(b. Voronezh, 18 Aug. 1918; d. 24 Oct. 1994)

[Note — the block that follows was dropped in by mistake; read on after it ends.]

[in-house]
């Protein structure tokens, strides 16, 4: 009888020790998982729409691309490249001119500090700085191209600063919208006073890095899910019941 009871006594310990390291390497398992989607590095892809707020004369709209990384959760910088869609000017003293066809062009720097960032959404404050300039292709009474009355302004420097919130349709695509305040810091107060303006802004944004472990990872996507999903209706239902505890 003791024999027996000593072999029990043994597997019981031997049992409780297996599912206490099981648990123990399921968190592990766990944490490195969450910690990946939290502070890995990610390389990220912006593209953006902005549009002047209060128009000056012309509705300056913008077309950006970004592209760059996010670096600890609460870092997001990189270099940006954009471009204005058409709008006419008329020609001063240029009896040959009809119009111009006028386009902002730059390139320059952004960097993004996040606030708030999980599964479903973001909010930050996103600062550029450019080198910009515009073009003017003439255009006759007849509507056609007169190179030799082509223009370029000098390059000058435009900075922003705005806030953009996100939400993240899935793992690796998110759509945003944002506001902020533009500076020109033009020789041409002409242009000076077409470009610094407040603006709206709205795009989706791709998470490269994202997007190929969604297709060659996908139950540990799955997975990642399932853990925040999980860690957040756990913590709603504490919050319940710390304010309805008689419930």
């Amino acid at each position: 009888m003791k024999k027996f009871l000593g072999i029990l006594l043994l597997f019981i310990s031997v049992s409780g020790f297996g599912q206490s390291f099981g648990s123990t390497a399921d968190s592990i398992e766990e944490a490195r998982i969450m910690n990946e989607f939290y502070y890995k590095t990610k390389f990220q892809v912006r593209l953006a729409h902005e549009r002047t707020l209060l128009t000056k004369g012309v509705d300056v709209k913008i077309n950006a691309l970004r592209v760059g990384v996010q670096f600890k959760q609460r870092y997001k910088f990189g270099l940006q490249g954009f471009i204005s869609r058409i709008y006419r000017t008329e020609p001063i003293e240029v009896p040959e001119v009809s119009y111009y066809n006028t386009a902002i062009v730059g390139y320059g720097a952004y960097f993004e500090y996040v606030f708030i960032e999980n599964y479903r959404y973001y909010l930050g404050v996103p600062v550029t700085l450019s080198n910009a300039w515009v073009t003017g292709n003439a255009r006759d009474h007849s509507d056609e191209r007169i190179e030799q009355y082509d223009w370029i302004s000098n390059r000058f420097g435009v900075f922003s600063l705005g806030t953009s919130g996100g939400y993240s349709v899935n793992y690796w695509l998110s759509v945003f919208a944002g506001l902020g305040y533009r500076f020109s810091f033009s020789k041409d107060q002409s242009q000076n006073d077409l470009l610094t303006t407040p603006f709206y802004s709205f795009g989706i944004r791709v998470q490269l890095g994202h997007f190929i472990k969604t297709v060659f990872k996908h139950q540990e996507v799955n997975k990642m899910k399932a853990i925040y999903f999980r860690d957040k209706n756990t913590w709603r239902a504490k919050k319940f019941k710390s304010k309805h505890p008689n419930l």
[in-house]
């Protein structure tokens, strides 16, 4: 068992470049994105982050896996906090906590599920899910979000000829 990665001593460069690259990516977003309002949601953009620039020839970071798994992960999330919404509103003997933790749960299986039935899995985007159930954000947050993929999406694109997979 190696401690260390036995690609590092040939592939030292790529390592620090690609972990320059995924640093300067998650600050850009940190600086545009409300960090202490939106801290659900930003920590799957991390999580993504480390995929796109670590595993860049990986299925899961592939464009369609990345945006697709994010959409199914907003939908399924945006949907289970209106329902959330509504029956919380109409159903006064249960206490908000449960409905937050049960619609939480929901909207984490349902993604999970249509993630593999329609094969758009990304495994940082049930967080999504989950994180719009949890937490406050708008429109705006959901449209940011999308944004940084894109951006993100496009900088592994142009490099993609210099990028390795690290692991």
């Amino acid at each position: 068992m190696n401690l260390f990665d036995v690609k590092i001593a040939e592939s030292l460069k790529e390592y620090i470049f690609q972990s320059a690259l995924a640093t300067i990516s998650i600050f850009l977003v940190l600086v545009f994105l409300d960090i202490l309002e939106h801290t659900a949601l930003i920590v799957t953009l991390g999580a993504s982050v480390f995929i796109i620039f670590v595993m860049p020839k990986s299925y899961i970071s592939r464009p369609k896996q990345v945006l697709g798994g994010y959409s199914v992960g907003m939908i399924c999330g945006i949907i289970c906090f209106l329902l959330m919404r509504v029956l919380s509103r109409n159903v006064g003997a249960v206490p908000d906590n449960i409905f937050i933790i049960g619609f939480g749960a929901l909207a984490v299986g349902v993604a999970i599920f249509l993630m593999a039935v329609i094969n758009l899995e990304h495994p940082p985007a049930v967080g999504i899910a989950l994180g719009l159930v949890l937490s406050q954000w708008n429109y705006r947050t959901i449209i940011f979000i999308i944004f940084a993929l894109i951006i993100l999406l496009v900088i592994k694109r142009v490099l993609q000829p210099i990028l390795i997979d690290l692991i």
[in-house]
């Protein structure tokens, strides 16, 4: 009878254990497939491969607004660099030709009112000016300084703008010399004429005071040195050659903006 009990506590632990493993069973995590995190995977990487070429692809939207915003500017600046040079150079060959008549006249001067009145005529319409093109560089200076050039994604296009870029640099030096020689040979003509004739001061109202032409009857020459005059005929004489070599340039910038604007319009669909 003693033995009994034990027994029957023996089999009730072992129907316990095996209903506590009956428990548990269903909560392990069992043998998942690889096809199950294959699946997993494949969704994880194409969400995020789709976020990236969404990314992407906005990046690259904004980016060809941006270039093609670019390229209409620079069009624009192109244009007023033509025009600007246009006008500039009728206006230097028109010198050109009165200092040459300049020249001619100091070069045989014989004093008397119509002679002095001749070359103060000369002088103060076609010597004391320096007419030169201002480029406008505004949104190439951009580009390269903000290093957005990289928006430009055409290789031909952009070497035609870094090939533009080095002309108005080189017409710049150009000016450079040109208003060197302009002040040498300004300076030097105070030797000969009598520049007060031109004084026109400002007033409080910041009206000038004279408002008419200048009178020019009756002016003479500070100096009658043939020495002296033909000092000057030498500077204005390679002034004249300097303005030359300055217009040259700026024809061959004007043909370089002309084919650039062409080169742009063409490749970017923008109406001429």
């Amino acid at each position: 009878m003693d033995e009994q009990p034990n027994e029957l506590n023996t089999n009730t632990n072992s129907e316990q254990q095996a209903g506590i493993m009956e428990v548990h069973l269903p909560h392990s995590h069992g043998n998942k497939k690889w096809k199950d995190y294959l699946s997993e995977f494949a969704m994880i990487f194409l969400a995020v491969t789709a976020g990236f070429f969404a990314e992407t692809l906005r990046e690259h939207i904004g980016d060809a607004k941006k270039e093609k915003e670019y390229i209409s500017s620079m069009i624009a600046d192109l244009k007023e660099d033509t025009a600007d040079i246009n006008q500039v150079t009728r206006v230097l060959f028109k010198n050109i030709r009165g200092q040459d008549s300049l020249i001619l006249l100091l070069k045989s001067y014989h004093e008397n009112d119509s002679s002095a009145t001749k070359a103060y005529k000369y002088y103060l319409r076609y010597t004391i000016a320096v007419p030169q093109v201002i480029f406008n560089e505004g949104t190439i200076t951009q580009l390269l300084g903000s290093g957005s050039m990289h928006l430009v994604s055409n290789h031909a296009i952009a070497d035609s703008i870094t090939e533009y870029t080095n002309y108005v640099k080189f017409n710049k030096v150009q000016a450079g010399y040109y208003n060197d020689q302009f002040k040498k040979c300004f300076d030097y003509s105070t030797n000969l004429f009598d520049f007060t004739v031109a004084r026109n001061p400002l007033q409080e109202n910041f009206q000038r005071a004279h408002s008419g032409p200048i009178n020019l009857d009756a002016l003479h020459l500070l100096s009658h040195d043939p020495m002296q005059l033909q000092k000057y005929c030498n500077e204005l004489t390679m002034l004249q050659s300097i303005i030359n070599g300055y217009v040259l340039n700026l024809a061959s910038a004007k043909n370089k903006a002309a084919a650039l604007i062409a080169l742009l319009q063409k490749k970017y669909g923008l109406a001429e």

Russian; chairman of the KGB 1958–61, member of the Politburo 1964–75 Shelepin graduated from the Moscow Institute of Philosophy and obtained a higher degree from the Moscow Institute of History. While still a student he expressed his ambition to become a party boss. He started his political career in the Communist Youth League (Comsomol). He served in the Red Army during the Russo-Finnish War of 1939 to 1940. During the Second World War he helped organize the partisan movement in the Moscow region. In 1943 he rejoined the Comsomol, working at its All-Union Secretariat in Moscow, and became its head in 1952. After 1954 he mobilized thousands of young Communists in support of Khrushchev's ‘Virgin Lands’ programme. In 1958 he served briefly as Central Committee secretary in charge of the Party Organs Department. In December 1958 he replaced Ivan Serov as chairman of the KGB. His career outside state security and his higher education distinguished him from his predecessors and his appointment was probably intended to improve the image of the KGB. In November 1961 he left the KGB whose work he continued to oversee as chairman of the new Committee of Party and State Control within the Central Committee. The new head of the KGB was his client, Vladimir Semichastny. Shelepin and Semichastny disliked their former patron Khrushchev's search for rapprochement with the West and participated in the plot which led to his fall in 1964. As a reward, Shelepin was made a full member of the Presidium (known as the Politburo after 1966). Shelepin soon aroused the suspicions of Leonid Brezhnev, the new party leader. Brezhnev disliked Shelepin's ambition and his control of the security apparatus. He possibly also found his belligerent attitude an impediment to good East-West relations. In 1967 Shelepin was removed from the secretariat of the Central Committee and demoted to head of the Soviet trade unions. He was removed from the Politburo in 1975.